When big is an understatement Opulence may be great to look at, but hard to live in.

February 10, 1997

WHAT IS THE appropriate housewarming gift for someone who owns a house with seven bedrooms and 10 bathrooms? A road map and a compass so the residents can find their way to the kitchen? A bullhorn so they can call the kids to dinner? A dust rag to wipe off one of the infrequently used toilet seats?

Oversized and ostentatious houses are back in vogue. The Preserve, a Howard County development that was featured in The Sun last month, is typical of the new subdivisions that feature gargantuan houses -- some with more than a quarter-acre of floor space.

These "monster mansions" illustrate what happens when people build houses that are better for showing off than for living. To describe them as opulent might be an understatement.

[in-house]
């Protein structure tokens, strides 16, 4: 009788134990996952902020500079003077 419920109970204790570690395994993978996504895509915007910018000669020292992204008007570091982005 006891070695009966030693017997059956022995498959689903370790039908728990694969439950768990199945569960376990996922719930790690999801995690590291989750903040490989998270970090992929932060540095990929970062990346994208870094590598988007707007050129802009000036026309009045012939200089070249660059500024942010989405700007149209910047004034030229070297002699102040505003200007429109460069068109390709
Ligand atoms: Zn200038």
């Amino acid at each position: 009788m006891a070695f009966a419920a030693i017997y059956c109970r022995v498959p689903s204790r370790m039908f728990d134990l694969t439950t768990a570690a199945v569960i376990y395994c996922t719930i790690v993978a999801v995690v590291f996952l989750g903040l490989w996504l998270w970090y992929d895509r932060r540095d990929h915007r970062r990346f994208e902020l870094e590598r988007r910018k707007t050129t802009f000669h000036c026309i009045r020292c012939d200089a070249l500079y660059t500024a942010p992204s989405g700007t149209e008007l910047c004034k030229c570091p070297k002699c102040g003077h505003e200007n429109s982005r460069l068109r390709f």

Colossal is perhaps the more appropriate adjective: Living rooms the size of horse barns. Walk-in closets with enough shelves and racks to accommodate an inventory akin to the men's department at Nordstrom. Bathtubs big enough for lap swimming. And kitchens with enough cook tops, ovens and refrigerators to feed the Army's 82nd Airborne Division. The homes are built with only the most expensive materials, too -- marble flooring, granite counters, gold fixtures, leaded windows.

Many economists claim that as a nation, Americans spend a disproportionate amount of their income and invest an especially excessive amount in shelter. If less money was sunk into housing and more into savings, they suggest, the nation's overall economic performance would be significantly better and more competitive with countries such as Japan, where the population is less-well housed.

Obviously, that line of argument is not convincing to the people occupying these multi-million dollar houses -- or those who would love to own one. The people who covet these large abodes should remember that opulence does not necessarily translate into comfort. Plenty of other people entertain daydreams about living in a house so big, but ultimately can only identify with the anonymous quote of one resident of The Preserve:

"This [house] isn't my dream," he confided to a reporter. "My only dream is that my kids grow up healthy and happy."

Pub Date: 2/10/97

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